You might already be familiar with Double 11 in China, a limited-time cyber shopping festival started by Alibaba that happens around November 11 each year on Tmall and Taobao platforms, similar to Black Friday and Cyber Monday in some overseas markets. But have you heard about the 6.18 Shopping Festival ("6.18"), which just officially started last week on June 1?
In fact, 6.18 (June 18) is the day marking the foundation of JD.com, the second-largest e-commerce platform in China after Alibaba, and the e-commerce marketing strategy to compete with Alibaba's Double 11. Alibaba soon took this idea for its version of 6.18 shopping festival. This year, the 6.18 presale started on May 25 on Tmall and Taobao. The full-scale shopping festival is subdivided into two sessions: the 6.1 festival (May 29 ~ June 3) and the official 6.18 festival (June 13 ~ June 20).
As we are right in the middle of the 6.18 shopping festival 2021, in a series of blog articles, we will explore how global premium brands and mass-market brands use innovative, eye-catching tactics to maximize their market exposure and revenue. You can subscribe to our newsletter now to get a notification for the next article focusing on mass brand strategies.
As a 2020 Tokyo Olympics partner (now delayed to 2021), the P&G owned premium Japanese brand SK-II released the brand's first "VS" animation series globally with the hashtag #改写命运# (#ChangeDensity), celebrating female athletes' effort in overcoming obstacles and challenging themselves. On June 1, the first day of the 6.18 promotion, the brand launched the Pitera essence Olympics special edition, featuring bottle caps in five Olympic colours.
Shiseido, on the other hand, focuses on limited time offerings. While giving out free samples is a common practice across brands, Shiseido announced on their Tmall official store limited time opportunities of receiving extra sample products by placing the order during designated time, prompting consumers to visit their store more often and driving up store traffic. Meanwhile, Shiseido also collaborated with Tmall and the video sharing website Bilibili, the Chinese version of YouTube, and launched a three-way crossover limited-edition gift box, featuring hair pins with the Bilibili television mascots and the Tmall mascot.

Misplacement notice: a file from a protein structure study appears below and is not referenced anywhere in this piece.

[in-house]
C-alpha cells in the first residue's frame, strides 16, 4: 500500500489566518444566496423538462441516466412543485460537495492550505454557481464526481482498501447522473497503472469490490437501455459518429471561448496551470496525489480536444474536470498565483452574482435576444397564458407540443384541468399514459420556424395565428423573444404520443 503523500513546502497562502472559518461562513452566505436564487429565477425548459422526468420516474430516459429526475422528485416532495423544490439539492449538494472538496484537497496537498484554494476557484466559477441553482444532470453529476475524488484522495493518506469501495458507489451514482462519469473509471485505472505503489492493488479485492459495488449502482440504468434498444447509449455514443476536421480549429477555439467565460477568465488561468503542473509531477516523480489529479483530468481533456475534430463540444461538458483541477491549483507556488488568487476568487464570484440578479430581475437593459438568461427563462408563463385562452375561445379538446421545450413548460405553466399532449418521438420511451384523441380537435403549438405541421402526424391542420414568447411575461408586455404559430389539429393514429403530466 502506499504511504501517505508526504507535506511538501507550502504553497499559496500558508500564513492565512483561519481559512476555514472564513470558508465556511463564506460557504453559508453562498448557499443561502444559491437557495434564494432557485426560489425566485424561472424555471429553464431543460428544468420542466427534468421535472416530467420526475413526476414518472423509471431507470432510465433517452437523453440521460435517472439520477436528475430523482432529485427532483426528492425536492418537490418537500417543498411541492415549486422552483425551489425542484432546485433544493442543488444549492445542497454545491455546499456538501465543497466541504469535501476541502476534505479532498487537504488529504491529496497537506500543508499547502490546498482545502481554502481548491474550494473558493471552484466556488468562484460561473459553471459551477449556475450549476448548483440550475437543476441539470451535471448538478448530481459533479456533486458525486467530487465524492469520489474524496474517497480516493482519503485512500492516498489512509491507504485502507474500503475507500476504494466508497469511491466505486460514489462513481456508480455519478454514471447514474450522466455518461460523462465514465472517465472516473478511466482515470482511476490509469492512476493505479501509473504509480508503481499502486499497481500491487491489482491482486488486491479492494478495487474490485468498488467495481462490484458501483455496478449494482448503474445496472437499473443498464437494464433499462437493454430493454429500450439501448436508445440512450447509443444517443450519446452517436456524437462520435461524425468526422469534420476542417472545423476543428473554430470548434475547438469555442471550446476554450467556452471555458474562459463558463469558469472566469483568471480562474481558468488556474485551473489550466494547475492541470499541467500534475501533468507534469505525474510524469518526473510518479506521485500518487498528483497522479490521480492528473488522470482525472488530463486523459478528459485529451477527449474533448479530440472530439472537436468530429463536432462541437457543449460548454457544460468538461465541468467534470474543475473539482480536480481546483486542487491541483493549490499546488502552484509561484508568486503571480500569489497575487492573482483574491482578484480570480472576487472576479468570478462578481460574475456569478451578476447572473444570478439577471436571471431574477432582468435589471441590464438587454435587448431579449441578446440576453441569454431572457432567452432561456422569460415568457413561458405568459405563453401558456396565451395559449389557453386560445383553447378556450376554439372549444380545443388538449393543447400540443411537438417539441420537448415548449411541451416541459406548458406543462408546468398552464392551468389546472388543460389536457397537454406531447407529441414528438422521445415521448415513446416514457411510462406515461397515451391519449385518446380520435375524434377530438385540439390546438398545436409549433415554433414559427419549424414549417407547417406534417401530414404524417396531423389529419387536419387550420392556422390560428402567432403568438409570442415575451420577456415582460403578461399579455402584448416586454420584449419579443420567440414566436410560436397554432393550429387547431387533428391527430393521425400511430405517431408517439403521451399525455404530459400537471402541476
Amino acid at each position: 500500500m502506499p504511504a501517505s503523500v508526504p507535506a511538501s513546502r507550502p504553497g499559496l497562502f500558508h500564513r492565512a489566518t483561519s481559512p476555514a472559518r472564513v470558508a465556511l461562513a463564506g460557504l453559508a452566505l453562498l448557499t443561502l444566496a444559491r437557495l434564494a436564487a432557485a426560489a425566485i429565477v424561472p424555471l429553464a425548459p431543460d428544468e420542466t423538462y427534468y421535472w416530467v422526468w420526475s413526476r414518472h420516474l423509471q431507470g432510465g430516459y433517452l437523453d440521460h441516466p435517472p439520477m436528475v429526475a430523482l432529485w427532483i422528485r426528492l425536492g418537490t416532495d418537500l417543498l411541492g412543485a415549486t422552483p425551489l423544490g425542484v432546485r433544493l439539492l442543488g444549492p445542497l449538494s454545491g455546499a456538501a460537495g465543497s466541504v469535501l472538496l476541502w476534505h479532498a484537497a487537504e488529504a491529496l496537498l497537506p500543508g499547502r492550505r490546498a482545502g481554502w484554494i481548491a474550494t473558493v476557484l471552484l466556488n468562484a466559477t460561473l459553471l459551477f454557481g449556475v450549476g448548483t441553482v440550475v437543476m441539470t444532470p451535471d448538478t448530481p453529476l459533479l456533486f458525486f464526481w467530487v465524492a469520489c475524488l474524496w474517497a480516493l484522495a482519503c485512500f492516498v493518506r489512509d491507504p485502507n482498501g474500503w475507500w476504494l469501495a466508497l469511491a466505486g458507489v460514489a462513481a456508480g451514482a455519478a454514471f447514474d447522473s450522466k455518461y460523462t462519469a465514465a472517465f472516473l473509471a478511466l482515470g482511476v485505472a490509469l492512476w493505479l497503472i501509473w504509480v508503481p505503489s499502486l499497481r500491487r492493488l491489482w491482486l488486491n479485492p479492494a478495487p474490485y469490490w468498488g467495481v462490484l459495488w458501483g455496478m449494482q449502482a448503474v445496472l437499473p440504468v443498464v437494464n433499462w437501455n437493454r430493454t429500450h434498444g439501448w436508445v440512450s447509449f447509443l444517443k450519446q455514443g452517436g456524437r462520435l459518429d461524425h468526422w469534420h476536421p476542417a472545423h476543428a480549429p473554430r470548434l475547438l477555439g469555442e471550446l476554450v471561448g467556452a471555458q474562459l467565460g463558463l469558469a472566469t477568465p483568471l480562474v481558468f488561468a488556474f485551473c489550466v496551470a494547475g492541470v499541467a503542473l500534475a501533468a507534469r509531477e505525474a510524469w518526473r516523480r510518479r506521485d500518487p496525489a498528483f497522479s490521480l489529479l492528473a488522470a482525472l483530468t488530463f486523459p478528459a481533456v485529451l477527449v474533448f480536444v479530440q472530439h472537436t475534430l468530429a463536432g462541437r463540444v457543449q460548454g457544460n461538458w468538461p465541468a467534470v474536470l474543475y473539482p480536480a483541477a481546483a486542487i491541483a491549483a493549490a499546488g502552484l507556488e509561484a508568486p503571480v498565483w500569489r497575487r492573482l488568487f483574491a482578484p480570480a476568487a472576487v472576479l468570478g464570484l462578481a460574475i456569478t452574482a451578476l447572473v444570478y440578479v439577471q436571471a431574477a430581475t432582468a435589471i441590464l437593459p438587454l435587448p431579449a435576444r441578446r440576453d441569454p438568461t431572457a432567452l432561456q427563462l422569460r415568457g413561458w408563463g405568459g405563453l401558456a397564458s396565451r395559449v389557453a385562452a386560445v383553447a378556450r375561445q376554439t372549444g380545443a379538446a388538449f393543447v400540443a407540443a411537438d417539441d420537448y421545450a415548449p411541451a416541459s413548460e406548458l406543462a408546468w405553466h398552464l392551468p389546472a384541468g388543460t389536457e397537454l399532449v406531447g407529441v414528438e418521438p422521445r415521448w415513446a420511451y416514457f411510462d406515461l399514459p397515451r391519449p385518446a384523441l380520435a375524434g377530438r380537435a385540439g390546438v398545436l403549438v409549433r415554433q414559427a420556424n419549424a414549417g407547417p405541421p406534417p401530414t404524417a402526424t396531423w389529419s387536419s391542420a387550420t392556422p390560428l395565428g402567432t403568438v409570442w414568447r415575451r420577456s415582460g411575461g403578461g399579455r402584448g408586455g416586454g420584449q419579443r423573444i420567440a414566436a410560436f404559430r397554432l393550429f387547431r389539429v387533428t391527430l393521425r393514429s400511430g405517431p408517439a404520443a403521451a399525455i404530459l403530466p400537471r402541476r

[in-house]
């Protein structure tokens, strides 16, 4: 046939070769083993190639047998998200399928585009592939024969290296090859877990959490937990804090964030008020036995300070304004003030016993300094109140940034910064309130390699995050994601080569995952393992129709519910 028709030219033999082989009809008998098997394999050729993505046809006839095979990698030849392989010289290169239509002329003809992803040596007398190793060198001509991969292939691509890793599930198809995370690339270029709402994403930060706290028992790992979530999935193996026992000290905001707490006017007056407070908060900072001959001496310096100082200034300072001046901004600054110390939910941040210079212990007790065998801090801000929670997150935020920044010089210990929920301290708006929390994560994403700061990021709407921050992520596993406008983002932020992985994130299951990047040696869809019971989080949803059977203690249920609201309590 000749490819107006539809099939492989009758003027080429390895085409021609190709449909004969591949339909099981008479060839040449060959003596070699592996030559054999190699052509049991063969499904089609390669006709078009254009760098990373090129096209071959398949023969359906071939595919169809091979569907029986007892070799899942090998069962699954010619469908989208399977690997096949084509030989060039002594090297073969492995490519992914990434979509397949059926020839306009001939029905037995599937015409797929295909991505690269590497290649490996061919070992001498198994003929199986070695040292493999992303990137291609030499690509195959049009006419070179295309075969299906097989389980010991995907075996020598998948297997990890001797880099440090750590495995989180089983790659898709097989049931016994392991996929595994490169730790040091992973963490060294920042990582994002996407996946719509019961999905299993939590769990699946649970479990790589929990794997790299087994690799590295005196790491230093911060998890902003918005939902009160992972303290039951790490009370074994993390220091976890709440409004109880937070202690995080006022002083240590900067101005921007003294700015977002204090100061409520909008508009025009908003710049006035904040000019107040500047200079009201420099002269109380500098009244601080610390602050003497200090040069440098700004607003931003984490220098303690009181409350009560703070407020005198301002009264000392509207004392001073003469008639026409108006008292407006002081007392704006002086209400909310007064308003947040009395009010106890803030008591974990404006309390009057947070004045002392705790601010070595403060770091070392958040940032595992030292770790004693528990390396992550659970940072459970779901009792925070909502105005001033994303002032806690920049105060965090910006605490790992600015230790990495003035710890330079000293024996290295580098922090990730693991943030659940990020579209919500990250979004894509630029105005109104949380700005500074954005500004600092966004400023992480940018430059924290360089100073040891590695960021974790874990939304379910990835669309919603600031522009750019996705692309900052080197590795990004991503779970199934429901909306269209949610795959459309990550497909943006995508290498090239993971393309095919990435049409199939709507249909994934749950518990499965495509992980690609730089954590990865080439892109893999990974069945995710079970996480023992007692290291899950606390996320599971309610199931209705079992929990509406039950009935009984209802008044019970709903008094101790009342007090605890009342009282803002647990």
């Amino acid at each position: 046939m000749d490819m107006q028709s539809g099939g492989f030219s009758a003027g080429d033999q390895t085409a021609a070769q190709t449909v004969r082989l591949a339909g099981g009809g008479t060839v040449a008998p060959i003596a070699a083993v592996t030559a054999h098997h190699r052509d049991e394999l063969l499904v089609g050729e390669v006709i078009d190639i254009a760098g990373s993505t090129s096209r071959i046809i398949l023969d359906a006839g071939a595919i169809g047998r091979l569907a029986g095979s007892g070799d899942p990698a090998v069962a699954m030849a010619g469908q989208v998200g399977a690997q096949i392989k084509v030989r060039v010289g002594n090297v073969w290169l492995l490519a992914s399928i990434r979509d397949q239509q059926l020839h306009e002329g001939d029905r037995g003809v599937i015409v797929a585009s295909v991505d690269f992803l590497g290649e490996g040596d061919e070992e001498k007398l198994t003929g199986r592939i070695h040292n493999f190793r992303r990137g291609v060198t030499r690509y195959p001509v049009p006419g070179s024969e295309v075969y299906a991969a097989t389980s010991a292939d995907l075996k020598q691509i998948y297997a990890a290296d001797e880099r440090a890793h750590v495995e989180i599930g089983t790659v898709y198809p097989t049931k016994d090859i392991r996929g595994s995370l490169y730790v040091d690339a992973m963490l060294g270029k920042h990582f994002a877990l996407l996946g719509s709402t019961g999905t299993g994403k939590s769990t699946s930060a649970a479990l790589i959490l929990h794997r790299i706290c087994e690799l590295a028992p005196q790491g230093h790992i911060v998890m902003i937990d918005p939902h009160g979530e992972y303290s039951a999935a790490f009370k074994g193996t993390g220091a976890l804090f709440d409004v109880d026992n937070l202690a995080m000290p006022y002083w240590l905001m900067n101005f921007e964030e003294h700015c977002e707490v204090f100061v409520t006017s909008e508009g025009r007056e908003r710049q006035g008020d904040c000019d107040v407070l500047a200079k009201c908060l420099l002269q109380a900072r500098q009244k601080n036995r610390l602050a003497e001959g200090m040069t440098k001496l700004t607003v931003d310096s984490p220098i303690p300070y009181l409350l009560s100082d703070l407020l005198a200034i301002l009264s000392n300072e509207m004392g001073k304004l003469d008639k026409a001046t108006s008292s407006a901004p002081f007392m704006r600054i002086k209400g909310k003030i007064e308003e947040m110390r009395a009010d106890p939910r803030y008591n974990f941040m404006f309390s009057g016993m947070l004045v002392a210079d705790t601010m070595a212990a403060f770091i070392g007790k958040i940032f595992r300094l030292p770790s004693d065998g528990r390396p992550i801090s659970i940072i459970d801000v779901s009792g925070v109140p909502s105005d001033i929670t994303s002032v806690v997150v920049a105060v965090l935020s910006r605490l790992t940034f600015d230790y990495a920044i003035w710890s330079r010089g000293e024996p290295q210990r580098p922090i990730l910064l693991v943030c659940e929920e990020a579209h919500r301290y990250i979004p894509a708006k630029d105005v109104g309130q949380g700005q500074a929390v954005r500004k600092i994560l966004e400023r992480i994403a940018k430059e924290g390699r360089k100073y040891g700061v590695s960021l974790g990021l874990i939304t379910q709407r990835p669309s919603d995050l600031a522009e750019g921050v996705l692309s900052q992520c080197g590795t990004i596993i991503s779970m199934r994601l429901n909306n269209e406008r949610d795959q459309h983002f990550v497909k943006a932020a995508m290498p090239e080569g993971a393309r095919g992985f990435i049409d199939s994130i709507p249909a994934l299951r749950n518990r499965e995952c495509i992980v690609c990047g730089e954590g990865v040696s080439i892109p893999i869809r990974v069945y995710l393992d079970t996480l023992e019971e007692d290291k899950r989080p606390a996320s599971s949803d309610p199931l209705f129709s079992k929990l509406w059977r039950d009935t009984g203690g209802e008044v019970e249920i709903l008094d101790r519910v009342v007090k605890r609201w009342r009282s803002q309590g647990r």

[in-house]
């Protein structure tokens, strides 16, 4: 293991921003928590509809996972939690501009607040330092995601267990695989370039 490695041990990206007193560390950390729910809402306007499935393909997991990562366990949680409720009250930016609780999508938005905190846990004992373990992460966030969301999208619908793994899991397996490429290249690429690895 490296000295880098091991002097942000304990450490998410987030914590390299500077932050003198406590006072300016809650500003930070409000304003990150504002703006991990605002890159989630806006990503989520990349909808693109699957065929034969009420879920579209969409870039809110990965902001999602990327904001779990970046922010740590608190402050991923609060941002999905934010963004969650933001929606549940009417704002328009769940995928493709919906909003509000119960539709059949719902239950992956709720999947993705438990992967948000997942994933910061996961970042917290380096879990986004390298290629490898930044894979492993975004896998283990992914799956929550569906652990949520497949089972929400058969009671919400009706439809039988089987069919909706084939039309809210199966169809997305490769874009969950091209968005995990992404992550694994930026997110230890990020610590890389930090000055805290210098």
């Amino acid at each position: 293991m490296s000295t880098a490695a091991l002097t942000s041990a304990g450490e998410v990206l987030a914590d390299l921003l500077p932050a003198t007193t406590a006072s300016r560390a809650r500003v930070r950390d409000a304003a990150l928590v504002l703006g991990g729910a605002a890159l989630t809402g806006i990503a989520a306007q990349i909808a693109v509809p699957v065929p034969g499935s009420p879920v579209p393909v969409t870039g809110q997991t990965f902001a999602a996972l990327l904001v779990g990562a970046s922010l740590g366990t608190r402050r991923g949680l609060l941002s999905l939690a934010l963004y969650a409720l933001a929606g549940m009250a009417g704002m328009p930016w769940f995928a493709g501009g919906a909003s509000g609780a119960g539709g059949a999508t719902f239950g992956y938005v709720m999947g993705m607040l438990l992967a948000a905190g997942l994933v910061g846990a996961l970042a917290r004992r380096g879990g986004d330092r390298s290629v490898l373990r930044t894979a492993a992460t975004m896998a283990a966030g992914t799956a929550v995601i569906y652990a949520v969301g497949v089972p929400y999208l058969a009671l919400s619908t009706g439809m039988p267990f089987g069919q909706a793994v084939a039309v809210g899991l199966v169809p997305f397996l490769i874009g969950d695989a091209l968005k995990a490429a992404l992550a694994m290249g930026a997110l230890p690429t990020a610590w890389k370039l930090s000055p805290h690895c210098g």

L'Oréal China: Lancôme and Kiehl's
Speaking of collaboration, we cannot forget to mention Lancôme's blind box strategy. In the United States, a blind box or mysterious box might be a monthly subscription-based box full of unknown snacks, clothing or tea selections. However, blind boxes of unknown versions of figures are viral among Chinese consumers and you can find stores or vending machines selling those from department stores to convenience stores and vending machines in subway stations. For 6.18, the brand launched the Lancôme x Hello Kitty, featuring a blind box with one of the two Hello Kitty figures.
Also owned by the same L'Oreal group, Kiehl's is using a similar tactic in China. Collaborating with the blind box market leader, Pop Mart, the beauty brand launched two limited-edition products (a masque and a gel cream) on June 1, featuring two Pop Mart Dimoo series figures: panda and the Earth as part of the brand's advocate for eco-friendliness and panda protection.
While live streaming shopping and offline interactive and immersive experience pop-up stores remain important tactics for gaining new customers and increasing market attentions in China, global premium brands have been creative with Tmall strategies and following local consumer preferences in finding new grounds in the world's largest consumer market. In the upcoming article, we will explore what special actions mass-market brands are take in this 6.18 shopping season.
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